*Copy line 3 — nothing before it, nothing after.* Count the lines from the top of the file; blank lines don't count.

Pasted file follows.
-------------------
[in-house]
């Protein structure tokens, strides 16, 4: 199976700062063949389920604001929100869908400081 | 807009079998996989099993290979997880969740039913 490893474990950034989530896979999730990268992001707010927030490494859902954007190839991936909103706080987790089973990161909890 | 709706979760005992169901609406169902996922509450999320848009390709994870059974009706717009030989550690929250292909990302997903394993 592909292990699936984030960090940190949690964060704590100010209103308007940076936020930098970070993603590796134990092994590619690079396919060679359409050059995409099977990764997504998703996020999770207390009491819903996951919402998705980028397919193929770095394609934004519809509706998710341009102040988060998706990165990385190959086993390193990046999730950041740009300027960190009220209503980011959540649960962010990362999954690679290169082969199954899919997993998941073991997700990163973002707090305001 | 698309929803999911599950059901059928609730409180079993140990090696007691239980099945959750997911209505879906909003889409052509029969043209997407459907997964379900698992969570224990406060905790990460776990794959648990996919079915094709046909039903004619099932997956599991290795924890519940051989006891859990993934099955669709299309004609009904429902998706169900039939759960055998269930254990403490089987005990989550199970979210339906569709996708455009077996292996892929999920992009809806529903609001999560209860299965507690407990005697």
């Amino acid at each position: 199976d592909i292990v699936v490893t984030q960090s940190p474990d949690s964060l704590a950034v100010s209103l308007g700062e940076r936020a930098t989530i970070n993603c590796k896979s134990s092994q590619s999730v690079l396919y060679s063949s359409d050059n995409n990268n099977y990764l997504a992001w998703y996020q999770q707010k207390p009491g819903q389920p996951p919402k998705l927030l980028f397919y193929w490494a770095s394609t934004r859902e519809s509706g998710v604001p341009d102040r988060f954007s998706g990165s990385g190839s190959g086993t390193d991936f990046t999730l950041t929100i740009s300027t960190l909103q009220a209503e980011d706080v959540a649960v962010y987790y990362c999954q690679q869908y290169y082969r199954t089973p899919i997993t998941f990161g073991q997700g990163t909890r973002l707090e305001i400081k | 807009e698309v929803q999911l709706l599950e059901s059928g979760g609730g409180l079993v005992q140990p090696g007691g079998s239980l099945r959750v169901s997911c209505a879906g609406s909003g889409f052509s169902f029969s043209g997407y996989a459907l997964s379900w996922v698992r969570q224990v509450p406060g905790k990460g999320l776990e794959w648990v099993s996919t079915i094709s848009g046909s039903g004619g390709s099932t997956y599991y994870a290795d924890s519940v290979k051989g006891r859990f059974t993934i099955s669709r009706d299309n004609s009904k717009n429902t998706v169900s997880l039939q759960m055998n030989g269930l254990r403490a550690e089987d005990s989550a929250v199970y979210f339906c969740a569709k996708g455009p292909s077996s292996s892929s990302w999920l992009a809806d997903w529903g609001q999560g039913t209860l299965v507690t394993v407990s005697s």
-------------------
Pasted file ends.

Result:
């Amino acid at each position: 199976d592909i292990v699936v490893t984030q960090s940190p474990d949690s964060l704590a950034v100010s209103l308007g700062e940076r936020a930098t989530i970070n993603c590796k896979s134990s092994q590619s999730v690079l396919y060679s063949s359409d050059n995409n990268n099977y990764l997504a992001w998703y996020q999770q707010k207390p009491g819903q389920p996951p919402k998705l927030l980028f397919y193929w490494a770095s394609t934004r859902e519809s509706g998710v604001p341009d102040r988060f954007s998706g990165s990385g190839s190959g086993t390193d991936f990046t999730l950041t929100i740009s300027t960190l909103q009220a209503e980011d706080v959540a649960v962010y987790y990362c999954q690679q869908y290169y082969r199954t089973p899919i997993t998941f990161g073991q997700g990163t909890r973002l707090e305001i400081k | 807009e698309v929803q999911l709706l599950e059901s059928g979760g609730g409180l079993v005992q140990p090696g007691g079998s239980l099945r959750v169901s997911c209505a879906g609406s909003g889409f052509s169902f029969s043209g997407y996989a459907l997964s379900w996922v698992r969570q224990v509450p406060g905790k990460g999320l776990e794959w648990v099993s996919t079915i094709s848009g046909s039903g004619g390709s099932t997956y599991y994870a290795d924890s519940v290979k051989g006891r859990f059974t993934i099955s669709r009706d299309n004609s009904k717009n429902t998706v169900s997880l039939q759960m055998n030989g269930l254990r403490a550690e089987d005990s989550a929250v199970y979210f339906c969740a569709k996708g455009p292909s077996s292996s892929s990302w999920l992009a809806d997903w529903g609001q999560g039913t209860l299965v507690t394993v407990s005697s």